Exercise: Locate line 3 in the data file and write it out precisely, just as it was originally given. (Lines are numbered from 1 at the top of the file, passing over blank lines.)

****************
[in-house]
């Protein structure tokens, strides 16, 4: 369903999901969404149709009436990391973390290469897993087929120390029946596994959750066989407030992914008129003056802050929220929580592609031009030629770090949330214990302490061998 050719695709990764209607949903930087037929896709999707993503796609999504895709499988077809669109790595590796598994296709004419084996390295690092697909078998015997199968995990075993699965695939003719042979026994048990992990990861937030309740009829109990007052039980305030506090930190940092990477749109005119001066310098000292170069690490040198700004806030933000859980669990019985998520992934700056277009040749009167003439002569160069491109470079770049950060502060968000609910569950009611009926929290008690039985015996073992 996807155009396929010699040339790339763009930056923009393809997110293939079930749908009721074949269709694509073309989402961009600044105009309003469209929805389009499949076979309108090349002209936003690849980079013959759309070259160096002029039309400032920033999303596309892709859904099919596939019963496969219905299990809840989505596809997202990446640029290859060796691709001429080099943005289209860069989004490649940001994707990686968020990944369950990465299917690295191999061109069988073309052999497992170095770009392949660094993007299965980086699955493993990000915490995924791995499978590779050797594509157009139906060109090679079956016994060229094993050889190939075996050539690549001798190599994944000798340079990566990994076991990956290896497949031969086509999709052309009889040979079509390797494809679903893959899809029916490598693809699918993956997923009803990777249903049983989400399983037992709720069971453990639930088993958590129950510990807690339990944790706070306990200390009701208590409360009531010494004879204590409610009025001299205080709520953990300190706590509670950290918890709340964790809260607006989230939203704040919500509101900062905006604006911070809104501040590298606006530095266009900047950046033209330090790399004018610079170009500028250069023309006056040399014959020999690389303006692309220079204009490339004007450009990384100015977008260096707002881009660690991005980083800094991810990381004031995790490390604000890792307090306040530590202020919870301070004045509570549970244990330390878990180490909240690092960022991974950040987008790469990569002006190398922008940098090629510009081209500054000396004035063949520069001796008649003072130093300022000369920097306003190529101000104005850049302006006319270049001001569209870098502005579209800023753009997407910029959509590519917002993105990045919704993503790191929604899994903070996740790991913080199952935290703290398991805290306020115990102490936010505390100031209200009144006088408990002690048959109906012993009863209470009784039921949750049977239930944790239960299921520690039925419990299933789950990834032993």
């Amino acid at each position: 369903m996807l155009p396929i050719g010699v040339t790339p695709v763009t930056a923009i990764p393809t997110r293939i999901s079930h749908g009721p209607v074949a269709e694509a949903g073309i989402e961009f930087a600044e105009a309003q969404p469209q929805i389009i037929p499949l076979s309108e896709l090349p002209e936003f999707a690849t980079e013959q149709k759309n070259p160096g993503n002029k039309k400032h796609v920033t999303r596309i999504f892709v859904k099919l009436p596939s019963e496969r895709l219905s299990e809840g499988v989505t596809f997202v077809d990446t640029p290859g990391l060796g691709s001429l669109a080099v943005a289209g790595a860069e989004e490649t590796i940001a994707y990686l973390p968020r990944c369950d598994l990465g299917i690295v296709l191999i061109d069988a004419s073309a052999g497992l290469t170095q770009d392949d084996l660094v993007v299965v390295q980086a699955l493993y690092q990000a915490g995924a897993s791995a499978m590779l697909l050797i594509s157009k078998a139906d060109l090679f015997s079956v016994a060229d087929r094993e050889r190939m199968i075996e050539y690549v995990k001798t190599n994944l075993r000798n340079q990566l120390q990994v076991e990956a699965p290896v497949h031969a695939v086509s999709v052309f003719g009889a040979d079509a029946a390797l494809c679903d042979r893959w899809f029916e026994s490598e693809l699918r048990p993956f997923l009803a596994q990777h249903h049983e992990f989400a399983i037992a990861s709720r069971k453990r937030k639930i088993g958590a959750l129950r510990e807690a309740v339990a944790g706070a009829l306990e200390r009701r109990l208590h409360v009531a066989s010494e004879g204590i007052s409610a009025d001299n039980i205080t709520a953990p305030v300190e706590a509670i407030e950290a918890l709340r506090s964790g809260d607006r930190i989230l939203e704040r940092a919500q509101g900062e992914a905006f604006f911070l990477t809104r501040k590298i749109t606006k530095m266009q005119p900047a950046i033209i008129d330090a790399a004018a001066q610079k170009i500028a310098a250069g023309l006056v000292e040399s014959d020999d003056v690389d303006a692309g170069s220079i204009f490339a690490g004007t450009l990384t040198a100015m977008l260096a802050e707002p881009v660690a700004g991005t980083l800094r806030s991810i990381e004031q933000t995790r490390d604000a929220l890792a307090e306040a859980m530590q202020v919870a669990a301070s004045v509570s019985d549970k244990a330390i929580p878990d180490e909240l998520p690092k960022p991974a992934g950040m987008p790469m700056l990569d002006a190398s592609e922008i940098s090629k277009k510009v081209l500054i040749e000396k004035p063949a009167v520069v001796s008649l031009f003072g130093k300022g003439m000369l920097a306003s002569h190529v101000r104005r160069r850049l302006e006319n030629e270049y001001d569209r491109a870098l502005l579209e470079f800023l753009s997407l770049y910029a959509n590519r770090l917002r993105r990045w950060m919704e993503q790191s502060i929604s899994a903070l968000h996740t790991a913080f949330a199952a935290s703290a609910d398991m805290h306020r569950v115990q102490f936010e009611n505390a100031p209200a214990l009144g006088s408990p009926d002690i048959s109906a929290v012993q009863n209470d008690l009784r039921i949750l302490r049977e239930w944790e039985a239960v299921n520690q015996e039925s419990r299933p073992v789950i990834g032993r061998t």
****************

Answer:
């Amino acid at each position: 369903m996807l155009p396929i050719g010699v040339t790339p695709v763009t930056a923009i990764p393809t997110r293939i999901s079930h749908g009721p209607v074949a269709e694509a949903g073309i989402e961009f930087a600044e105009a309003q969404p469209q929805i389009i037929p499949l076979s309108e896709l090349p002209e936003f999707a690849t980079e013959q149709k759309n070259p160096g993503n002029k039309k400032h796609v920033t999303r596309i999504f892709v859904k099919l009436p596939s019963e496969r895709l219905s299990e809840g499988v989505t596809f997202v077809d990446t640029p290859g990391l060796g691709s001429l669109a080099v943005a289209g790595a860069e989004e490649t590796i940001a994707y990686l973390p968020r990944c369950d598994l990465g299917i690295v296709l191999i061109d069988a004419s073309a052999g497992l290469t170095q770009d392949d084996l660094v993007v299965v390295q980086a699955l493993y690092q990000a915490g995924a897993s791995a499978m590779l697909l050797i594509s157009k078998a139906d060109l090679f015997s079956v016994a060229d087929r094993e050889r190939m199968i075996e050539y690549v995990k001798t190599n994944l075993r000798n340079q990566l120390q990994v076991e990956a699965p290896v497949h031969a695939v086509s999709v052309f003719g009889a040979d079509a029946a390797l494809c679903d042979r893959w899809f029916e026994s490598e693809l699918r048990p993956f997923l009803a596994q990777h249903h049983e992990f989400a399983i037992a990861s709720r069971k453990r937030k639930i088993g958590a959750l129950r510990e807690a309740v339990a944790g706070a009829l306990e200390r009701r109990l208590h409360v009531a066989s010494e004879g204590i007052s409610a009025d001299n039980i205080t709520a953990p305030v300190e706590a509670i407030e950290a918890l709340r506090s964790g809260d607006r930190i989230l939203e704040r940092a919500q509101g900062e992914a905006f604006f911070l990477t809104r501040k590298i749109t606006k530095m266009q005119p900047a950046i033209i008129d330090a790399a004018a001066q610079k170009i500028a310098a250069g023309l006056v000292e040399s014959d020999d003056v690389d303006a692309g170069s220079i204009f490339a690490g004007t450009l990384t040198a100015m977008l260096a802050e707002p881009v660690a700004g991005t980083l800094r806030s991810i990381e004031q933000t995790r490390d604000a929220l890792a307090e306040a859980m530590q202020v919870a669990a301070s004045v509570s019985d549970k244990a330390i929580p878990d180490e909240l998520p690092k960022p991974a992934g950040m987008p790469m700056l990569d002006a190398s592609e922008i940098s090629k277009k510009v081209l500054i040749e000396k004035p063949a009167v520069v001796s008649l031009f003072g130093k300022g003439m000369l920097a306003s002569h190529v101000r104005r160069r850049l302006e006319n030629e270049y001001d569209r491109a870098l502005l579209e470079f800023l753009s997407l770049y910029a959509n590519r770090l917002r993105r990045w950060m919704e993503q790191s502060i929604s899994a903070l968000h996740t790991a913080f949330a199952a935290s703290a609910d398991m805290h306020r569950v115990q102490f936010e009611n505390a100031p209200a214990l009144g006088s408990p009926d002690i048959s109906a929290v012993q009863n209470d008690l009784r039921i949750l302490r049977e239930w944790e039985a239960v299921n520690q015996e039925s419990r299933p073992v789950i990834g032993r061998t």